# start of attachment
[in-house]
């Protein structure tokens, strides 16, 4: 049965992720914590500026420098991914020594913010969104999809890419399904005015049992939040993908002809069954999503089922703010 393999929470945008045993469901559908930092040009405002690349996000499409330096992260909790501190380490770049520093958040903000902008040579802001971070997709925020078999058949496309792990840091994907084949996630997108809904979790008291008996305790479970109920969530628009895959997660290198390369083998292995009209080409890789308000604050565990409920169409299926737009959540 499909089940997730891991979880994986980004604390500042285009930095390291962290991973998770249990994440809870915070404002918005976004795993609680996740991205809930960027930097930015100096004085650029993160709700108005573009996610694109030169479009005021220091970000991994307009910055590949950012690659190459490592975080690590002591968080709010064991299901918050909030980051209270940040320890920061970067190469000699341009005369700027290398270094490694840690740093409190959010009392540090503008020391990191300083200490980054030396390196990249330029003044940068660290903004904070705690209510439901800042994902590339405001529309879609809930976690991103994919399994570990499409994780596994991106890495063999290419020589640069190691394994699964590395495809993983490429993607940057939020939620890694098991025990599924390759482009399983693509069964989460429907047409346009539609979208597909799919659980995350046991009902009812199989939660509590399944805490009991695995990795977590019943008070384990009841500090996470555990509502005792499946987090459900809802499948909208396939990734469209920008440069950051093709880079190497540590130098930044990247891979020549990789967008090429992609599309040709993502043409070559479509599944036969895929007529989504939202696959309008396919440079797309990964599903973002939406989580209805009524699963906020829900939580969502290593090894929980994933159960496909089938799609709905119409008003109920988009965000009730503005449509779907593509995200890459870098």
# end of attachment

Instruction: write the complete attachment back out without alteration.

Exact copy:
[in-house]
């Protein structure tokens, strides 16, 4: 049965992720914590500026420098991914020594913010969104999809890419399904005015049992939040993908002809069954999503089922703010 393999929470945008045993469901559908930092040009405002690349996000499409330096992260909790501190380490770049520093958040903000902008040579802001971070997709925020078999058949496309792990840091994907084949996630997108809904979790008291008996305790479970109920969530628009895959997660290198390369083998292995009209080409890789308000604050565990409920169409299926737009959540 499909089940997730891991979880994986980004604390500042285009930095390291962290991973998770249990994440809870915070404002918005976004795993609680996740991205809930960027930097930015100096004085650029993160709700108005573009996610694109030169479009005021220091970000991994307009910055590949950012690659190459490592975080690590002591968080709010064991299901918050909030980051209270940040320890920061970067190469000699341009005369700027290398270094490694840690740093409190959010009392540090503008020391990191300083200490980054030396390196990249330029003044940068660290903004904070705690209510439901800042994902590339405001529309879609809930976690991103994919399994570990499409994780596994991106890495063999290419020589640069190691394994699964590395495809993983490429993607940057939020939620890694098991025990599924390759482009399983693509069964989460429907047409346009539609979208597909799919659980995350046991009902009812199989939660509590399944805490009991695995990795977590019943008070384990009841500090996470555990509502005792499946987090459900809802499948909208396939990734469209920008440069950051093709880079190497540590130098930044990247891979020549990789967008090429992609599309040709993502043409070559479509599944036969895929007529989504939202696959309008396919440079797309990964599903973002939406989580209805009524699963906020829900939580969502290593090894929980994933159960496909089938799609709905119409008003109920988009965000009730503005449509779907593509995200890459870098």